"Cycling over mountains every day was the most empowering experience in my life. It's incredible to see what you can do with self-belief, drive and a thirst for adventure. the film has captured the beauty of the adventure perfectly." 

Sophie wore the adidas’ women’s Supernova Cycling range for the entirety of the cycling stages on the Alpine coast-to-coast, which I reviewed on the blog earlier this year (Link).
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Taking inspiration from Sophie's Alpine Coast to Coast, I am hoping to undertake a similar challenge next September: riding the highest road passes in the 8 Alpine countries, over the course of two weeks. It won't quite compare with the feat of climbing the highest mountains on foot, but it would still be an epic adventure. I wish her the best with her future adventures, and hope I can make mine a reality too.
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 Cool Info-graphic:

Sunday, 7 September 2014

Review: MaxiNutrition Promax Lean Shakes and Bars

MaxiNutrition
MaxiNutrition is the new incarnation/combination of MaxiMuscle and MaxiFuel; two iconic brands that provided sports supplements to some of the best athletes in the world. Maximuscle was the most well known brand though, and of the Maxifuel products that I tried, it was the muscular recovery shakes and bars that I was most fond of and found most effective. With the new Maxinutrition Promax Lean range looking like a great option for cyclists then, I was keen to try it out and see how it aided recovery.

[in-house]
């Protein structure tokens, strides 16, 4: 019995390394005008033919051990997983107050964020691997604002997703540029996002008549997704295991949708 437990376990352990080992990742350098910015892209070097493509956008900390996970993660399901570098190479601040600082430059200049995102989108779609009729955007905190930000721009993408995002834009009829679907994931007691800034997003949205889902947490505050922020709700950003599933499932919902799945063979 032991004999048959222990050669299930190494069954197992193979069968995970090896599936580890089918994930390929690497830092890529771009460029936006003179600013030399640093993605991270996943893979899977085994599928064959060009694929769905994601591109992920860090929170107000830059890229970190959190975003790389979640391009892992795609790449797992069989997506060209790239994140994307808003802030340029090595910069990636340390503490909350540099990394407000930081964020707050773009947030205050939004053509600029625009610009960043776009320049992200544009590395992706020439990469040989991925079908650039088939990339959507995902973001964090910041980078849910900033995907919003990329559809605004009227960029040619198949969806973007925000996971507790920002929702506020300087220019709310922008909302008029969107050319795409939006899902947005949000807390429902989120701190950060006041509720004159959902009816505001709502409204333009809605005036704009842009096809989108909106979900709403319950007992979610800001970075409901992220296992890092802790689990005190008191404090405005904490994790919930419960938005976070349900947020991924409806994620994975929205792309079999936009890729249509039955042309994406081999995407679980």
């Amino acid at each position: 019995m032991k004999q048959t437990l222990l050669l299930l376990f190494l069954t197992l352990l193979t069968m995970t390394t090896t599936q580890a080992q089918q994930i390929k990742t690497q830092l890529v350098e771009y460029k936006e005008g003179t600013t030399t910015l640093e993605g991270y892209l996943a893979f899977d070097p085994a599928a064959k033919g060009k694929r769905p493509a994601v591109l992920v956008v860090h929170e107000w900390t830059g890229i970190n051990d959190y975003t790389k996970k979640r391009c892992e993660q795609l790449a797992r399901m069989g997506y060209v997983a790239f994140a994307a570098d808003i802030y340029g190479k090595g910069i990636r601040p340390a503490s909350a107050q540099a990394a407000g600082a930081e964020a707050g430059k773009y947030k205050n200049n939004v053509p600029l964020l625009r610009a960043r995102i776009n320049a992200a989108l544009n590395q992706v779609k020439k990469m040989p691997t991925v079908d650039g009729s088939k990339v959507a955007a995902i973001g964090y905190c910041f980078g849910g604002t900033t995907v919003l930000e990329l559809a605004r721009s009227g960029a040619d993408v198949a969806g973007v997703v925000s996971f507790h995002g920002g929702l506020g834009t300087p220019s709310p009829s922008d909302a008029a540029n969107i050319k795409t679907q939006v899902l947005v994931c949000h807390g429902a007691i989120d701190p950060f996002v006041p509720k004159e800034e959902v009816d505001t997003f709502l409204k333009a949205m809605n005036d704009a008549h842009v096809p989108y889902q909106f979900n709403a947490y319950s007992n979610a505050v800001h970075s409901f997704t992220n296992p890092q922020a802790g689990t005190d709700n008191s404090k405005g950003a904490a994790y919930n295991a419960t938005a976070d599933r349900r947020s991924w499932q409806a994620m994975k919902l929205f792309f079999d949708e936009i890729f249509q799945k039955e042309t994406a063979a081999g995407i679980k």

Promax was my preferred protein shake when I was rowing (although the price was often an issue as a student); it proved to be the most effective at mass-gain and muscle growth. Promax Lean is a stripped down, low-fat and low-sugar option; which is perfect for a cyclist that is wanting to put on lean muscle without the mass gain.

As has historically been the case, Maxi products follow some of the latest science research. Owned by Glaxo Smith Klein, this is a firm founded in science. Predictably, the Promax Lean products are the height of current research on aiding recovery and muscle growth; containing critical nutrients like Vitamin B5, CLA, Carnitine, Caffeine and of course a mix of high quality proteins.

The latest science then, but does it work?

 I think a real benefit is the low-fat and low-sugar composition of the bars and shakes. A lot of major recovery products are packed full of sugar, which isn't necessary after a hard workout (you're better having a complex carbohydrate). The low-calorie count is also a benefit it you want to recover, whilst also losing weight.

I've used the Promax Lean for a few weeks in place of other recovery products, combined with a healthy and structured diet it seemed to do an effective job of aiding recovery, whilst also dropping fat (I used a body composition scale to monitor progress). It does seem to work then; it aids Lean definition. The caffeine content is also highly effective at stopping you falling asleep at your desk after a hard training session.

Both the bars and the shakes also taste great! A significant added bonus.

The only downfall for some might be the price; these aren't cheap (around £50 RRP for a tub of Promax Lean). However, this is high quality stuff and has noticeable benefits.

I'm looking forward to trying more of the Maxinutrition products; it's appears that they hold all the merits, quality and effectiveness of the Maxifuel products.

Maxinutrition is available from MaxiNutrition.com (Link)
MaxiNutrition
MaxiNutrition